It is not, therefore, a reason for us to become cocky and conceited. It is not something about which we muse in abstract argument, nor is it something we doubt and question as if it were our own feeble doing. It is a source and force of action in our lives. James Russell Lowell reminds us: “All the beautiful sentiments in the world weigh less than a single lovely action.” Thomas Carlyle put it this way: “Our main business is not to see what lies dimly at a distance, but to do what lies clearly at hand.”
An infamous poacher and legendary fisherman in Louisiana was approached at his cabin on the bayou by a stranger who wanted to go fishing. As they got into the boat, the stranger noticed that the famous fisherman had no rod or reel–only an old rusty tackle box and a net.
After a while, they entered an isolated cove, surrounded by massive oaks draped with Spanish moss. The stranger watched with interest as the fisherman reached down into the tackle box, pulled out a stick of dynamite, lit the fuse and threw it into the water. There was a muffled explosion followed by the surfacing of a number of stunned or dead fish, which the fisherman proceeded to scoop up with his net. Suddenly, the stranger reached into his coat, pulled out a large badge and announced, “I caught you! I’m the new game warden, and you are under arrest.”
The notorious poacher didn’t bat an eye. He calmly reached into his tackle box, pulled out another stick of dynamite, lit the fuse, tossed it to the game warden and asked, “Are you gonna fish or are you just gonna sit there?”
We are Jesus’ disciples. He has made us fishers of people, and He asks with similar urgency, “Are you gonna fish or are you just gonna sit there?”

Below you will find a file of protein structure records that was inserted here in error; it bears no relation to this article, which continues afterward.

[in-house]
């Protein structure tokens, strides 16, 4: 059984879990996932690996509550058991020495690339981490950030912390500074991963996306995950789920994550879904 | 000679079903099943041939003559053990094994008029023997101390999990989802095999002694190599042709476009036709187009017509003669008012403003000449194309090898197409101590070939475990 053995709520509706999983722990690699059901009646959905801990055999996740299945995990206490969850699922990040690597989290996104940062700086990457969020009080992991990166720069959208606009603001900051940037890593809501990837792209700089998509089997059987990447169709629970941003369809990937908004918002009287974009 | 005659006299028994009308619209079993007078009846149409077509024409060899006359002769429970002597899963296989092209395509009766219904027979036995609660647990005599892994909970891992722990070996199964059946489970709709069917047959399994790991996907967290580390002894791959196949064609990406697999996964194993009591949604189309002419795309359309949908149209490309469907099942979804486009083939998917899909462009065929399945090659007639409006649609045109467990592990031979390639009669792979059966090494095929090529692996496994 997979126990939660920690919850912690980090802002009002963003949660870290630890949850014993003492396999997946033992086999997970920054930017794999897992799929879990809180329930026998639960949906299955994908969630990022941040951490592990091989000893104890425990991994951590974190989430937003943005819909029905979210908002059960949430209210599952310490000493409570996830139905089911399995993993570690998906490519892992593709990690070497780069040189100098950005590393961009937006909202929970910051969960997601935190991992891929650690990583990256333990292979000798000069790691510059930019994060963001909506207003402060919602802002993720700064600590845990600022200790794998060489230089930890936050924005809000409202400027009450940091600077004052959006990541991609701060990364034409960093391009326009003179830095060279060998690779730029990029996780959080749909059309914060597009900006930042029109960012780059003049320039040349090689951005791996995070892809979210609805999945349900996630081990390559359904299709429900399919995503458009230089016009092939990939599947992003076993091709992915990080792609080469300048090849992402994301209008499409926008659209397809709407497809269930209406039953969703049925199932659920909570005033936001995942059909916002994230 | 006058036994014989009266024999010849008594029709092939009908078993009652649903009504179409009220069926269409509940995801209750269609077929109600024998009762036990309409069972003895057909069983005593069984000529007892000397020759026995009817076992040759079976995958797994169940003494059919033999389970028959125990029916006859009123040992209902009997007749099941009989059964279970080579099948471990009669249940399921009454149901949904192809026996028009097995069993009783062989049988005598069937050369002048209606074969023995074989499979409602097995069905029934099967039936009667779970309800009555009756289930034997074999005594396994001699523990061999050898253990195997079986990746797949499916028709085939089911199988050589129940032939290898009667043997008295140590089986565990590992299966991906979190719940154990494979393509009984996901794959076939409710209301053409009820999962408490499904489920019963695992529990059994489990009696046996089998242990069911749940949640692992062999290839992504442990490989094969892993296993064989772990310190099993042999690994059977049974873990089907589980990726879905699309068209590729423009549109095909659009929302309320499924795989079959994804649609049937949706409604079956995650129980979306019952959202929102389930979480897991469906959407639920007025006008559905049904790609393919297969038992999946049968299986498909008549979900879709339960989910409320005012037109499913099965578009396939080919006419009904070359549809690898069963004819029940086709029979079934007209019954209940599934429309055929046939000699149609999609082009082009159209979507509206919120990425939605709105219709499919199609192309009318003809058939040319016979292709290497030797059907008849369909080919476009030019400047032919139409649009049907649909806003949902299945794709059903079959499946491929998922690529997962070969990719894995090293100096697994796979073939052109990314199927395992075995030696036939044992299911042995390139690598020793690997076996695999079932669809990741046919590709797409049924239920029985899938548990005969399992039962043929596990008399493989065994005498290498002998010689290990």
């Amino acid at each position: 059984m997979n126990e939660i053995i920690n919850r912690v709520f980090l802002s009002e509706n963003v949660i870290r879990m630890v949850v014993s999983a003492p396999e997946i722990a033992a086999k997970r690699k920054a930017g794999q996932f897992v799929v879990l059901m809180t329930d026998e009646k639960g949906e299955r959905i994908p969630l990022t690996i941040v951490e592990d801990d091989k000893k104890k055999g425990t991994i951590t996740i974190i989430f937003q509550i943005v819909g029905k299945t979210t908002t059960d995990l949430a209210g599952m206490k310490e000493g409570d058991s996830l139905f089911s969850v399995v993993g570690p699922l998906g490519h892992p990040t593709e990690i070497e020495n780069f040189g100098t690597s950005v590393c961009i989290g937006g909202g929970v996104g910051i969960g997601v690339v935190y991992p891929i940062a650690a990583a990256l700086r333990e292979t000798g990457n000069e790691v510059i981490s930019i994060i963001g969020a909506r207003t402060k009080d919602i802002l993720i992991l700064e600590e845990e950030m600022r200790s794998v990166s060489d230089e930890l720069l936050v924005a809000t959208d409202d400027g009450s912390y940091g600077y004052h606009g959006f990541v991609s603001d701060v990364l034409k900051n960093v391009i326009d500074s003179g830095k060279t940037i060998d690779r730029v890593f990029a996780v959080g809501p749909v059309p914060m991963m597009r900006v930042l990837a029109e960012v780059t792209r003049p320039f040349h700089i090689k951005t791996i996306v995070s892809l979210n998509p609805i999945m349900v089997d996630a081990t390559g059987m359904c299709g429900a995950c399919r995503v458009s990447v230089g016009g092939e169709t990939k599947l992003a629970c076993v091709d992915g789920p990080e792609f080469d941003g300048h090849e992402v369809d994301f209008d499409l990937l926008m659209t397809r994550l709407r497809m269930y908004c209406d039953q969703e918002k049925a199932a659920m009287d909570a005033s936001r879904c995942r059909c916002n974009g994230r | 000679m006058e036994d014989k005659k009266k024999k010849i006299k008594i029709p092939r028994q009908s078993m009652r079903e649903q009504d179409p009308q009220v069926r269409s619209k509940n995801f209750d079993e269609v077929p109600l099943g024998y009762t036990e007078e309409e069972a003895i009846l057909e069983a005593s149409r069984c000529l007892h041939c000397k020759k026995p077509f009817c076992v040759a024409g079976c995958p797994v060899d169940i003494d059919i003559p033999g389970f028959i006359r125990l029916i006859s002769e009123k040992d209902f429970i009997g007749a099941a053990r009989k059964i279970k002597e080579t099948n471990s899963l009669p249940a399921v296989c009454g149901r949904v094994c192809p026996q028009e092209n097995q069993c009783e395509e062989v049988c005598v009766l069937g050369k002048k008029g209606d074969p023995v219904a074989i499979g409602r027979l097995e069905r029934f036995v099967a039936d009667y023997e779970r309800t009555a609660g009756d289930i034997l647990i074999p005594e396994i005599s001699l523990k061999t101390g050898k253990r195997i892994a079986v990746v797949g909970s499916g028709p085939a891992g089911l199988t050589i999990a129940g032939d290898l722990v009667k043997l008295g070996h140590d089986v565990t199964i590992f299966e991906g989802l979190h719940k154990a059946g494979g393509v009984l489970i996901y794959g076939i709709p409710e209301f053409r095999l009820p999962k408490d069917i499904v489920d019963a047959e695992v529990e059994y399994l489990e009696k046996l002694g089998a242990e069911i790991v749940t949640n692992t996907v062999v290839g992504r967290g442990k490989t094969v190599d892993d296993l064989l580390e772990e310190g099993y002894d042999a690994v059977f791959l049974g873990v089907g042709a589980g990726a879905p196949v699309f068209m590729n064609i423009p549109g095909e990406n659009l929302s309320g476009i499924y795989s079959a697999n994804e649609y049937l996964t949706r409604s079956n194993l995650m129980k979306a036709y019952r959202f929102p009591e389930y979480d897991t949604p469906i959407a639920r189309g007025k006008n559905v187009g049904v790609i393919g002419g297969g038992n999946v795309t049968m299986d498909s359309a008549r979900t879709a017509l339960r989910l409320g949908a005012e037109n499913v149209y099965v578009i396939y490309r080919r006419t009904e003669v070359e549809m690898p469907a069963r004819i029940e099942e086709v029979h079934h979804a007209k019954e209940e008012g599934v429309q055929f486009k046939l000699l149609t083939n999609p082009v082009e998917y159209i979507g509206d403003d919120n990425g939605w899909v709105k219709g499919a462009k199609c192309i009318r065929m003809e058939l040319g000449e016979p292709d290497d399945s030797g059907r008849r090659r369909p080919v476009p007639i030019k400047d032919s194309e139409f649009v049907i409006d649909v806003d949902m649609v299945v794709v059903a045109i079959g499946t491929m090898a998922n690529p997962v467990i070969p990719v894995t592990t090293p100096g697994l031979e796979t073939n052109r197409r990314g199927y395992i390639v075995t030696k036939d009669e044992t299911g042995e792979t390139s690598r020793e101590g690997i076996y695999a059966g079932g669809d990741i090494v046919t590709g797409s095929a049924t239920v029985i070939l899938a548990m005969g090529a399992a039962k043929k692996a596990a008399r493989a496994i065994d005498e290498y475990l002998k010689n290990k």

The door is open. No philosophizing about how many or how few will enter, who should or should not, why some and why not others, no dithering about in the abstract, no postponing or procrastination will get us through. Soon it will be closed and the master from Jesus’ ancient parable will make the surprisingly contemporary comment, “I don’t know where you’re coming from.”
The people in the parable who are shut out and looking in complain to the master, “We ate and drank in your company. You taught in our streets.” Apparently they think that hobnobbing with the Holy One and rubbing elbows with Him is the same as faith. There is no such thing as salvation by association.
We have a full-grown Labrador Retriever. Once upon a time, he was a 50-pound puppy. Size notwithstanding, a puppy is a puppy. When the door was opened to him in the evening, he entered with the wide-eyed and open-mouthed exuberance of an insatiably curious child. Add to that the caged energy of an atom bomb and you can picture the black streak examining at break-neck speed every corner of the house and every person in it.
You could not close a door because he was pushing it open. Every drawer you opened suddenly had a black head looking into it. Anything lying loose on the floor was carried to the next similar object where it was dropped in favor of the newest discovery. If you picked something up, he was certain that it was the most valuable treasure of all time, or perhaps some snack or treat. He would pester you to death to let him see or smell it. Depending on your mood or attitude, the scene could be one of joy, delight and laughter, or a moment of insanity and aggravation.
I think that Jesus had in mind that His followers would have that kind of exuberant response to His open door of grace, love and salvation. Can you imagine this world with the Christians running around like that, trying to find some way to serve Him and telling the Good News about Jesus to everyone? How it must sadden God to see the great lengths to which His children will go in order to avoid serving and telling.
I believe that the church’s greatest and most time-consuming job ought to be trying to find opportunities for all the volunteers who are crying out for ways to serve. I believe that LCMS World Mission’s ongoing financial problem ought to be finding new mission opportunities on which to spend all the money. I believe that when a pastor in Christ’s church begins a sentence about the problem of attendance, the second half should be about how many services to have and when or where to have them.
Someone has said, “You never know when and where your opportunity will come.” That person is wrong! It is [August 21, 2016], at a church near you. Come and learn. Go and tell.